>>>> of being conservative with network resources will want that behavior  
>>>> even
>>>> if
>>>> autobuffer="off" is given. Unless there is some browser vendor who can
>>>> see
>>>> themselves acting differently in case 1 and 3, this just adds a bit of
>>>> complexity and the illusion of control on part of the author where  
>>>> there
>>>> is
>>>> in fact none.
>>>
>>> I believe as a desktop browser on a web page with only one video in a
>>> prominent location ("above the fold"), I would decide to autobuffer.
>>> The same web page on a mobile phone browser, I would not decide to
>>> autobuffer.
>>>
>>> With more than one video on a page, I would probably autobuffer  
>>> nothing.
>>>
>>> This is a minor distinction though. Maybe you are right and there is
>>> never a need to autobuffer unless the autobuffer attribute is given.
>>> In this case, though, we should change the specification and make it
>>> clear that when autobuffer is given, it will autobuffer and when
>>> autobuffer is *not* given it will *not* autobuffer (unless autoplay is
>>> given).
>>>
>>> There are in fact two problems with the current specification:
>>>
>>> 1. it doesn't allow specification by the page author to *not*
>>> autobuffer - all the page author (and user) can *hope* for is that by
>>> not specifying the attribute, the user agent will not buffer.
>>
>> It just seems to me that any sane browser would conserve bandwidth if it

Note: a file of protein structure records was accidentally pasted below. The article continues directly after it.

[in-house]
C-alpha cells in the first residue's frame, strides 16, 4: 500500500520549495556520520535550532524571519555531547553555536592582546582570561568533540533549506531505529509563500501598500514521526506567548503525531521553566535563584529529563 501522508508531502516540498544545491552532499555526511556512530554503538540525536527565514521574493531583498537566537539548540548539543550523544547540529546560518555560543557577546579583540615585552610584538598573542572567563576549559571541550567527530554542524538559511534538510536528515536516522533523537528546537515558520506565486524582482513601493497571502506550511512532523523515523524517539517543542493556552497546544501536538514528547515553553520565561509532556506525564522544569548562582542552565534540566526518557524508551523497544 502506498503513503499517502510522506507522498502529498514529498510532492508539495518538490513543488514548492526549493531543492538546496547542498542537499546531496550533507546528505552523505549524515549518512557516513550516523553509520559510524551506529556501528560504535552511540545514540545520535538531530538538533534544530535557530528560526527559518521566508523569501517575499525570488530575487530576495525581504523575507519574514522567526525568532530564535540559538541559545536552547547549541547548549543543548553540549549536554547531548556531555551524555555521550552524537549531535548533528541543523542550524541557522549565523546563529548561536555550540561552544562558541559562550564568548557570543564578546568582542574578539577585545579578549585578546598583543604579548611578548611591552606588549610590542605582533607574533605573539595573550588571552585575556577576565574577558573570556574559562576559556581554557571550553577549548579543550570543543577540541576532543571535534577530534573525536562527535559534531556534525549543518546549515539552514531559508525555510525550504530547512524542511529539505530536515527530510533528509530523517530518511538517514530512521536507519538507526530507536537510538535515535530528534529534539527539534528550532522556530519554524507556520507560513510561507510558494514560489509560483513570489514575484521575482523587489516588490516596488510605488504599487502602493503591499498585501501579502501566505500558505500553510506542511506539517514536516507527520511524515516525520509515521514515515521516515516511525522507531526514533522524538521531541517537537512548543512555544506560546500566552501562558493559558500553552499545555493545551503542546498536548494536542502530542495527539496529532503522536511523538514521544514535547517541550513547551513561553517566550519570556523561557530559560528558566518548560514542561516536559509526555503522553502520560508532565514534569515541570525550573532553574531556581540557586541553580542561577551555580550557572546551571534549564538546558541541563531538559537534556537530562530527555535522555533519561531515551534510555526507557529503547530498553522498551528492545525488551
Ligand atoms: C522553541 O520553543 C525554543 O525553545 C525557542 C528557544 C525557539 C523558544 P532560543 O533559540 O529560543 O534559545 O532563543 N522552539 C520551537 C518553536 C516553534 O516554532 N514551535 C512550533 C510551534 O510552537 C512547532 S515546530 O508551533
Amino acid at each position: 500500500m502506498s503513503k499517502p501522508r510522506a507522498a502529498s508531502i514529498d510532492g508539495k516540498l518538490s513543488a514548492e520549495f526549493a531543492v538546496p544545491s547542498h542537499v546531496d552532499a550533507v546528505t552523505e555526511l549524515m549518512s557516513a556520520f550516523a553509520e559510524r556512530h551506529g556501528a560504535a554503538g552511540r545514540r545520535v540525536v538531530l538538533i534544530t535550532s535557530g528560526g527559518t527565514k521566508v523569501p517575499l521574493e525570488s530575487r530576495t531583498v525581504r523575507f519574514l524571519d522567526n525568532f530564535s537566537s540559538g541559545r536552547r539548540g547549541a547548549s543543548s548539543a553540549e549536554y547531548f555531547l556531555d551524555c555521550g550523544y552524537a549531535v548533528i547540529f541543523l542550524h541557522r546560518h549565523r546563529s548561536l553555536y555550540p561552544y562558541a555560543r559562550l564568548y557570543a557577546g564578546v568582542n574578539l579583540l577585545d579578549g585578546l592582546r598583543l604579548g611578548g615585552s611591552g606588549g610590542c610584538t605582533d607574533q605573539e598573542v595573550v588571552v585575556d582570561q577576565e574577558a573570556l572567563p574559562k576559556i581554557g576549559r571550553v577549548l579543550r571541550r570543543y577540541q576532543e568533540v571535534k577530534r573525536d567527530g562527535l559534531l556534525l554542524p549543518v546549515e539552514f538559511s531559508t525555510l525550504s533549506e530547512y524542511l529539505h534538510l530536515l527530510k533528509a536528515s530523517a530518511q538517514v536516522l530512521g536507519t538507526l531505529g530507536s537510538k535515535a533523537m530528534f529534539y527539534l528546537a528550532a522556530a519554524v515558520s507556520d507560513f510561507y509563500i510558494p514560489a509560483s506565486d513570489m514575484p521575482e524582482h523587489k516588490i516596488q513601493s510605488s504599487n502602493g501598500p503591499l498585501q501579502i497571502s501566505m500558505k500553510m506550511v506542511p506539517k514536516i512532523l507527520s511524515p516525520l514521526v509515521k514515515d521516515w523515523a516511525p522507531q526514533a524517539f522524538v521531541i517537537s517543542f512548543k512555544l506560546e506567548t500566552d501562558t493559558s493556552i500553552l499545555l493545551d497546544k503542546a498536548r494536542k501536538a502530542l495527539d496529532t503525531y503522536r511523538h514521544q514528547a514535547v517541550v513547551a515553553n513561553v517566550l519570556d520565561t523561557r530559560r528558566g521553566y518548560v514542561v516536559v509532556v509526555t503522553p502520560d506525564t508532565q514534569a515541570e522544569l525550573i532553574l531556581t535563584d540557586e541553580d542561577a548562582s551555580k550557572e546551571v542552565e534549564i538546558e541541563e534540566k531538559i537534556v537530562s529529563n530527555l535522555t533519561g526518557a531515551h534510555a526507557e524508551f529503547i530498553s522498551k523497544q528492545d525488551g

>> knows how to, allowing the author to ask for that is a little bit like
>> <script slowdown="no">.
>
> I would say that John Gruber's discovery has contradicted this statement.

Isn't it just that most browsers (all except Firefox?) are ignoring the  
autobuffer attribute? It seems that the solution is to implement  
conservative network usage and to let the autobuffer attribute disable  
this behavior. In my opinion, the difficult part is actually being  
conservative to begin with and I don't know if there's any point in  
introducing shades of conservative.

> Also, if we really are asking for no autobuffering when the attribute
> is not present, then this has to be stated in the HTML5 standard. So,
> either we introduce a autobuffer=yes/no option or we prescribe that
> when autobuffer is not present it means no autobuffering. Either
> requires a change to the spec.

We could add a non-normative note to implementors that it's nice if they  
don't waste bandwidth, even though I'm sure all implementors are already  
very aware of this.

>>> 2. it does not allow a user override of a page author's decision,
>>> where the page author actually may not have all the information (e.g.
>>> that it's running on a mobile phone or on a low-bandwidth connection -
>>> as Laura's example states; or the opposite - that I want to autobuffer
>>> everything cause my bandwidth is unlimited)
>>
>> Since the spec allows the UA to ignore the autobuffer attribute, the UA  
>> is
>> allowed to have a user-settable pref for this, so I believe this is  
>> already
>> covered. Perhaps a note or something in the spec would help clarify this
>> though.
>
> Yeah, I think a recommendation to user agents to have such a
> preference would be good. I am aware that user preferences are not
> part of the HTML5 specification, but it is a good recommendation to
> make.
>
> Cheers,
> Silvia.
>


-- 
Philip Jägenstedt
Core Developer
Opera Software
Received on Tuesday, 29 December 2009 14:36:12 UTC